AM: If you jump three times at midnight [on New Years] you’ll get taller. That’s what my grandparents tell me when I was little.
Interviewer: Did you do it?
AM: Yeah, but did I get taller. No! I’m 5’2 still. It was just on New Years when it hits 12:00am.
Interviewer: Is this a cultural thing?
AM: Um, I think it is because that is what a lot of like old Filipinos would say when I was little
AM is a childhood friend of mine and we were having a causal chat on Facetime when I asked her if she had any folklore to share with the database. She is a 20 year old student at Cal Poly Pomona. Her family is from the Philippines, but she has lived in Southern California all her life. She comes from a Catholic household and went to a private catholic school for elementary and middle school.
Rituals done on New Year’s Day often represent our desires and hopes for the coming year. Midnight on New Years’s is the most liminal time of year where you might be able to break the natural rules and use that to your advantage and change something about yourself in a way that would not be possible any other time of the year.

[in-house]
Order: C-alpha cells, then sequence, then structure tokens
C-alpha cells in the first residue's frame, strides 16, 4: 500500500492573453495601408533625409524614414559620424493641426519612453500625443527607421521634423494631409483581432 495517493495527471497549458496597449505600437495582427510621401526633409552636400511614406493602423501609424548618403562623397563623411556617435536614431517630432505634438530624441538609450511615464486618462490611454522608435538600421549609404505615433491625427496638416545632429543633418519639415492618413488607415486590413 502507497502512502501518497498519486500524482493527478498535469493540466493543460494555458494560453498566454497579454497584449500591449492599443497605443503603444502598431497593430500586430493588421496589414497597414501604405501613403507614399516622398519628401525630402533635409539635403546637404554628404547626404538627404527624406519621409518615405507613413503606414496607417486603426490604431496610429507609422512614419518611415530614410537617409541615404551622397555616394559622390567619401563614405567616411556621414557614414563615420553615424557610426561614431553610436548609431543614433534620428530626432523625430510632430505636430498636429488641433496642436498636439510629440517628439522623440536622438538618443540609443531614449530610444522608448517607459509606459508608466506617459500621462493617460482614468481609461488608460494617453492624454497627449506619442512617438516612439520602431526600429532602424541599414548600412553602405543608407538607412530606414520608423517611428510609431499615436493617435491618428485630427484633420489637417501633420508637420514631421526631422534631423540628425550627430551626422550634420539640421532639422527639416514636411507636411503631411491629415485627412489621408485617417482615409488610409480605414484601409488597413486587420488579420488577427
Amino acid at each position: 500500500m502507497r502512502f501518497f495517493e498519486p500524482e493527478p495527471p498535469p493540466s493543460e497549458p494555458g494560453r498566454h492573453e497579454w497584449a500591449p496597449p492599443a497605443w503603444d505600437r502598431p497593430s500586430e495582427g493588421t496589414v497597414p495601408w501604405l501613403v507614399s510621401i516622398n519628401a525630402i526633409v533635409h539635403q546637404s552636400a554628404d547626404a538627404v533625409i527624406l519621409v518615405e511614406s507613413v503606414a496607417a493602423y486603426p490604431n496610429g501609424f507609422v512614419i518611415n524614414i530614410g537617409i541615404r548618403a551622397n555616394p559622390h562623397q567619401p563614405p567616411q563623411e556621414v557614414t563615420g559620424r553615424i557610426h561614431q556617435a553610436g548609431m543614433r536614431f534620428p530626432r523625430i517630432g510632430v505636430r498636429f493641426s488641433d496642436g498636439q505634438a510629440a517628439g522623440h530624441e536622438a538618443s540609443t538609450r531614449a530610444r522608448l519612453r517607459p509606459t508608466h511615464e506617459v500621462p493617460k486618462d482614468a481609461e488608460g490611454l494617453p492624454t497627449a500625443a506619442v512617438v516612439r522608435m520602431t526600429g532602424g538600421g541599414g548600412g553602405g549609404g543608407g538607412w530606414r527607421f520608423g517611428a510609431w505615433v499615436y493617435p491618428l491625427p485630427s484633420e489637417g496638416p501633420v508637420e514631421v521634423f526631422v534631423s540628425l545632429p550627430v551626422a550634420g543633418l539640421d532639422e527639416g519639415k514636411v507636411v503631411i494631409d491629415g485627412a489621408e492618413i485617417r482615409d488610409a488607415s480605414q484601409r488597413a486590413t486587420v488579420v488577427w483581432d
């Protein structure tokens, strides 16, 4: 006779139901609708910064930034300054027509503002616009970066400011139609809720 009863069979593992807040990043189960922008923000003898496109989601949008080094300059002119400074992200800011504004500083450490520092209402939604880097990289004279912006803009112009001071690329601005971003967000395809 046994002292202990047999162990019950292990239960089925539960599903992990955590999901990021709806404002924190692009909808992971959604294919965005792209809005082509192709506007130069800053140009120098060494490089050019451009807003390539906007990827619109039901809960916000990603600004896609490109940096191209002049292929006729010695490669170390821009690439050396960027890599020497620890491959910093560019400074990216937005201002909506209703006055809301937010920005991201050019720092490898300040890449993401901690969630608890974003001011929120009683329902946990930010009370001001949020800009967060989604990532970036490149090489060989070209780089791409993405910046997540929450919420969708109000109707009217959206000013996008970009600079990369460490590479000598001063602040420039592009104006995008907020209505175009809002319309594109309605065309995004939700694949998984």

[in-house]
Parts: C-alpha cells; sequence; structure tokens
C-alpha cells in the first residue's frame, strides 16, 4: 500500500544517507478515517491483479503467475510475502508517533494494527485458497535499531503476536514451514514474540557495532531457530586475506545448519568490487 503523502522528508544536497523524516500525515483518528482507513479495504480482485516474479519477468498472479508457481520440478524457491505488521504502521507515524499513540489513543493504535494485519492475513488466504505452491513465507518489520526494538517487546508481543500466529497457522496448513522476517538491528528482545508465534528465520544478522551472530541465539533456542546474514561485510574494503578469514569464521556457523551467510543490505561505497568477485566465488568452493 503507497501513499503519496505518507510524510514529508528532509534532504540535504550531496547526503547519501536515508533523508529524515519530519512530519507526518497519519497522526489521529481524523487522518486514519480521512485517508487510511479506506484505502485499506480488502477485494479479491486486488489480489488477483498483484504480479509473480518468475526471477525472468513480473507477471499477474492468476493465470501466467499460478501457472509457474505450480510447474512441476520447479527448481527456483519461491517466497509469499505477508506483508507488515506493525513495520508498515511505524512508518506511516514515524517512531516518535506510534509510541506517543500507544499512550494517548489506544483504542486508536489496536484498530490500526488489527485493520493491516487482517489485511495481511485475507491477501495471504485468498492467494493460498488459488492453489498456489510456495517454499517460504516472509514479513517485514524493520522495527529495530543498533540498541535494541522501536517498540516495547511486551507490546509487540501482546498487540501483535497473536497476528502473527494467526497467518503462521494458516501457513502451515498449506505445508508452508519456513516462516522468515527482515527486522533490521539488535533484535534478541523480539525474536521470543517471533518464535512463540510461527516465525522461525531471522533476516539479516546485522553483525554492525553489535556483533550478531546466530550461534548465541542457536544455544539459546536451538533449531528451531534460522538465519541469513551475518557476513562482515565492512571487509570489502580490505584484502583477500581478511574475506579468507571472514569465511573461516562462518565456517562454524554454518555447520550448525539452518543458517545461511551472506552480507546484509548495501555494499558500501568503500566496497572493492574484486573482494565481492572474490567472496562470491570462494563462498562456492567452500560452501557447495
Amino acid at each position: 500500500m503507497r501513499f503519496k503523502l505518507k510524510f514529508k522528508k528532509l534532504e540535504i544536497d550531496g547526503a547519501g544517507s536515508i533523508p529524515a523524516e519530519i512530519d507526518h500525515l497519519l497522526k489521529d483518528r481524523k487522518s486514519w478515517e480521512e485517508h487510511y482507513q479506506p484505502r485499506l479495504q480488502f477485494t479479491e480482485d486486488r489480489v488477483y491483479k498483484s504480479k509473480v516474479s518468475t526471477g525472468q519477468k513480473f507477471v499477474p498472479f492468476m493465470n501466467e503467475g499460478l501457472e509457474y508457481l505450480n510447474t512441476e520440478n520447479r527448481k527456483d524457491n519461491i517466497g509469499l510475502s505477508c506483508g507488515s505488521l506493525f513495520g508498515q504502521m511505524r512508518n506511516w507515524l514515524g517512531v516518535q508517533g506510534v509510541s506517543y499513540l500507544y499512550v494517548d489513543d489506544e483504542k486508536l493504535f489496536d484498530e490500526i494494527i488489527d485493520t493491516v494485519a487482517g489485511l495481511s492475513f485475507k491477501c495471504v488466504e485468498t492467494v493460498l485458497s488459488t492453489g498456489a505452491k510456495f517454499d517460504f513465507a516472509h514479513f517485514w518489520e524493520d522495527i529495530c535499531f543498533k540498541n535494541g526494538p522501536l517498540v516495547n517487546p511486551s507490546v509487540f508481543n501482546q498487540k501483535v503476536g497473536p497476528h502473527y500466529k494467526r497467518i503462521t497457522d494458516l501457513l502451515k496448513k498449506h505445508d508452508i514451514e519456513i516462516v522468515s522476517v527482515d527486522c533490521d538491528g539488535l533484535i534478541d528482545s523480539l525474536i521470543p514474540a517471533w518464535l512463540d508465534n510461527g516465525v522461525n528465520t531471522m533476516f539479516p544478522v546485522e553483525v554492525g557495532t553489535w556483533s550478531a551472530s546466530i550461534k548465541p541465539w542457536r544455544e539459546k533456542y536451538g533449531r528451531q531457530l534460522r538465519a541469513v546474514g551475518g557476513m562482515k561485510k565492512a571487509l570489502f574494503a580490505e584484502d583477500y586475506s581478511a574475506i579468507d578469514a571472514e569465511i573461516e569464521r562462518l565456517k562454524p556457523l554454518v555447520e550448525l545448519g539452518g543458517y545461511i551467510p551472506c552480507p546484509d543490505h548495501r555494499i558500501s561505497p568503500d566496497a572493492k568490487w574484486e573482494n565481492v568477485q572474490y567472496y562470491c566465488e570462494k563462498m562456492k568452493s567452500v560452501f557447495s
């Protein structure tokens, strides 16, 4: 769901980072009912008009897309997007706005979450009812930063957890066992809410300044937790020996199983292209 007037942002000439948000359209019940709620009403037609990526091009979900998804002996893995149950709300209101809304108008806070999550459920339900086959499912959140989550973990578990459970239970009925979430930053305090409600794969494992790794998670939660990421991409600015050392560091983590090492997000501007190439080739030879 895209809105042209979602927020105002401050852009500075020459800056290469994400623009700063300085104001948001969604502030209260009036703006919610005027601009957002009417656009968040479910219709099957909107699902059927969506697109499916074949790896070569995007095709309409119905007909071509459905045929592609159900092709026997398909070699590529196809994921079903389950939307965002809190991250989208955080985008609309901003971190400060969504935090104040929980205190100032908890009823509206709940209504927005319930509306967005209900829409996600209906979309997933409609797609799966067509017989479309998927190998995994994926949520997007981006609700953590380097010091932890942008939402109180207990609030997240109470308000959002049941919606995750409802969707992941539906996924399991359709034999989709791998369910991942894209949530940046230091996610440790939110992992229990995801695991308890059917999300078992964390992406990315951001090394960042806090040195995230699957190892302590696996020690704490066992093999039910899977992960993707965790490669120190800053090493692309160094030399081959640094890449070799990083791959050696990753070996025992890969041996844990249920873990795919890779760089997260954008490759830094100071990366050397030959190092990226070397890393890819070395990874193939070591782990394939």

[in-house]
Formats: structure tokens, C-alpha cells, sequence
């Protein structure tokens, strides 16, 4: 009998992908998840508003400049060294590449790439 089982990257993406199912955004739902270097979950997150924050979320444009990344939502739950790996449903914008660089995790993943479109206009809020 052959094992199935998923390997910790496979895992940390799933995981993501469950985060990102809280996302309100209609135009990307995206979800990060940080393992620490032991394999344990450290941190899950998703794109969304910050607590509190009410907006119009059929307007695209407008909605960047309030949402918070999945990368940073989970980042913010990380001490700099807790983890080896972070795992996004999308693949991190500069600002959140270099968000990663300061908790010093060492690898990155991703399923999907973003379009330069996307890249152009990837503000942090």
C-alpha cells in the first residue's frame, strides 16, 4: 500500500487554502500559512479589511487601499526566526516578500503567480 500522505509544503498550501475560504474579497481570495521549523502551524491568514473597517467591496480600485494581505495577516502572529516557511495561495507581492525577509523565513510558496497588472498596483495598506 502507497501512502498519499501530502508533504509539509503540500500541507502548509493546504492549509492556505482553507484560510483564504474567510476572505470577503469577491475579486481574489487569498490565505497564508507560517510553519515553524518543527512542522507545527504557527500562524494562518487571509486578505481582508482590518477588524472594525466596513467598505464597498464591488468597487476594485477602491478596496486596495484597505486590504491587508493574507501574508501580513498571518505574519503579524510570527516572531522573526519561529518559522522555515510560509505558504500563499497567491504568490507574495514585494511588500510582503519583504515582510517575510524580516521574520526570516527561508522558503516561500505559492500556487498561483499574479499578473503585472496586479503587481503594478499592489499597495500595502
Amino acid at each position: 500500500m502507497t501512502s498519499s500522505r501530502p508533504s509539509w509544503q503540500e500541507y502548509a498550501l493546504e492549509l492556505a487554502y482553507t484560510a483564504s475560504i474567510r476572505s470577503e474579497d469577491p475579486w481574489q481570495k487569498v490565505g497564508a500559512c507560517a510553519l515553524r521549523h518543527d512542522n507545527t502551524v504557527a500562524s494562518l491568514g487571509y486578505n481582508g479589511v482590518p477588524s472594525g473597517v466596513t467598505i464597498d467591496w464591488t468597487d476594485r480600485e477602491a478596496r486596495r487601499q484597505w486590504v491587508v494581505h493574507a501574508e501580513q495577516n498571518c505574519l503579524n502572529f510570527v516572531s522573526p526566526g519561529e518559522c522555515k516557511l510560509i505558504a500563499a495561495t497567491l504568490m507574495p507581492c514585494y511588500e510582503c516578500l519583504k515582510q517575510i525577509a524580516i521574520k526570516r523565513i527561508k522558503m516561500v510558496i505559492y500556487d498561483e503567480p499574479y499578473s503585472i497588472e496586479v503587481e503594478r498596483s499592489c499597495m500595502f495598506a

Also, three is a sacred number in Christianity, which is likely why it was chosen for the number of spins as many people in the Philippines and members of AM’s family are Catholic. The role of belief also plays a major part in the transmission of the custom. It was the older generation that enforced the practice and believed in it to a greater extent. AM was only following what was told to her by her grandparents. However, she did not continue the practice and will likely not encourage her children to take part in it as she does not believe in it.